Lilac bush – bark under squirrel attack?


We’re in Willowdale – Yonge/Sheppard area – We’ve lived here 25 years and the lilac predates us. This year, for the first time, its bark has been attacked – quite severely. We caught squirrels in April/May munching away at some new shoots, but now that we’re in the yard again, can see the huge damage to the bush. Is there anything we can do to protect it? We’d love to keep the lilacs if at all possible. It took us years to figure out how to prune them properly to get blooms and would hate to lose them now!


Thank you for contacting Toronto Master Gardeners with your question. It is always so distressing to see an attack on a favourite garden plant! And squirrels are both prolific and annoying when it comes to our gardens!

Squirrels attack tree and shrub bark in early spring when other food sources are scarce. With increasing numbers of these critters in our area, there may have been a shortage of food for them this winter/early spring. Squirrels also strip the bark in late spring/early summer to use as nesting material. Minimal damage will not kill the plant. The survival of your lilac bush will depend on the extent of the damage. This is ascertained by examining the stripped areas. Are large areas stripped bare? Are the stripped areas going along the branches and trunk, or are they going around the branches/trunks? If they go right around the branch, girdling it, the limb will not survive and should be cut away. The rule of thumb is that a healthy plant limb or trunk will easily survive bark stripping up to 25% the way around. There is a chance of survival with stripping from 25% to 50%, especially with care as to watering and insect/disease control. Damage that extends beyond 50% will likely kill the limb or trunk. While some sources recommend treating the wounds, most seem to favour leaving it bare and clean to optimize natural healing.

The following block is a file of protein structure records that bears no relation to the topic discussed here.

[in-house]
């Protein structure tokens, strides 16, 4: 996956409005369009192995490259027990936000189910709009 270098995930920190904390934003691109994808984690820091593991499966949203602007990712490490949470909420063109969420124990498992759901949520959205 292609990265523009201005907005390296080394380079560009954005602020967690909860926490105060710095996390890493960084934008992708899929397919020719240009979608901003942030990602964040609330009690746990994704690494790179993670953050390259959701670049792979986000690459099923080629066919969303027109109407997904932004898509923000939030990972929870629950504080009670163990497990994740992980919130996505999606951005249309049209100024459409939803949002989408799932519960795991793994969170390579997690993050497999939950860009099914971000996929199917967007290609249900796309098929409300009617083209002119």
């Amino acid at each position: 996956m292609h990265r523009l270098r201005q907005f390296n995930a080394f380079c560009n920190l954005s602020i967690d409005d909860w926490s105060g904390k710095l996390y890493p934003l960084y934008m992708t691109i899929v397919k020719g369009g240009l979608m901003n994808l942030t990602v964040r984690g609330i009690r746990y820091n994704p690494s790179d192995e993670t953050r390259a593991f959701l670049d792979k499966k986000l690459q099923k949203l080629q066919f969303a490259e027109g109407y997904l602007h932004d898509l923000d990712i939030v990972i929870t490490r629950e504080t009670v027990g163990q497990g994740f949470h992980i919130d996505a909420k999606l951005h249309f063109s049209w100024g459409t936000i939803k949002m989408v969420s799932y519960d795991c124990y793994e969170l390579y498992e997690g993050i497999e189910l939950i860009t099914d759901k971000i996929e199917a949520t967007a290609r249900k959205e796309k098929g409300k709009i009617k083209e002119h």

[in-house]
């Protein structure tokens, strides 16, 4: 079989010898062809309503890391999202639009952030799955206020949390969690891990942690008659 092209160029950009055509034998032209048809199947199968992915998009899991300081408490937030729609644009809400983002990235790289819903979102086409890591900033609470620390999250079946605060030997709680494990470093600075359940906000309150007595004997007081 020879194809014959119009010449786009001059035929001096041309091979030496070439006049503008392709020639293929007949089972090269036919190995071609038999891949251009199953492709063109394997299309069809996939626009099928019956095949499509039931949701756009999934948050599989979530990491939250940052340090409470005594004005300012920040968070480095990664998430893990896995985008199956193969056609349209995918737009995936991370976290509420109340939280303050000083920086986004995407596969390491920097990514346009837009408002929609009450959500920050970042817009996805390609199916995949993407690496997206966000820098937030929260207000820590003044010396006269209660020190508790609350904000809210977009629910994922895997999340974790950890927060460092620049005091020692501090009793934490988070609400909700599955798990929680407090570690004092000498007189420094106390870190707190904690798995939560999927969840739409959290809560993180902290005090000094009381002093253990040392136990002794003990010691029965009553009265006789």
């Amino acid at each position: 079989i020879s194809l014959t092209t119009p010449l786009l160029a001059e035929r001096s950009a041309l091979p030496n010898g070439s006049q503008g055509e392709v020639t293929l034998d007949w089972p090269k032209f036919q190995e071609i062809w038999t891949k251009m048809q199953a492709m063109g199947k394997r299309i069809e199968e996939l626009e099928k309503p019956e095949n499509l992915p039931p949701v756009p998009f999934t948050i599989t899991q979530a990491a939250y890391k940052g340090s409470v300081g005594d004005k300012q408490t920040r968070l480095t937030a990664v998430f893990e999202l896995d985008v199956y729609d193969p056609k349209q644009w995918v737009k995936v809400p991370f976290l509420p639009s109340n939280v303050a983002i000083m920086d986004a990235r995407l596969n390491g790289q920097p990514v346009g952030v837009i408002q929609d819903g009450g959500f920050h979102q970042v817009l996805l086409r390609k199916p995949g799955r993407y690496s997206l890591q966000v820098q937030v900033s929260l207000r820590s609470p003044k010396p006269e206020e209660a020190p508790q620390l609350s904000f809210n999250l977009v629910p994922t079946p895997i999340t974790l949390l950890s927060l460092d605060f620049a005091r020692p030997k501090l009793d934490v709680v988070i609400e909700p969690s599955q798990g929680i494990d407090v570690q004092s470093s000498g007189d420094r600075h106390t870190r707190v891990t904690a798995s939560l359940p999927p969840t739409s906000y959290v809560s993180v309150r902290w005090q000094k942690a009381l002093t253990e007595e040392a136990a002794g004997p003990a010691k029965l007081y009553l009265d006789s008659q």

There are various suggestions for preventing squirrel damage, including wrapping the trunks in wire mesh. Squirrels are great climbers and jumpers, however, and are likely to evade such mechanisms.

Please take a look at the following links to articles on squirrel damage:

Best of luck with your lilacs!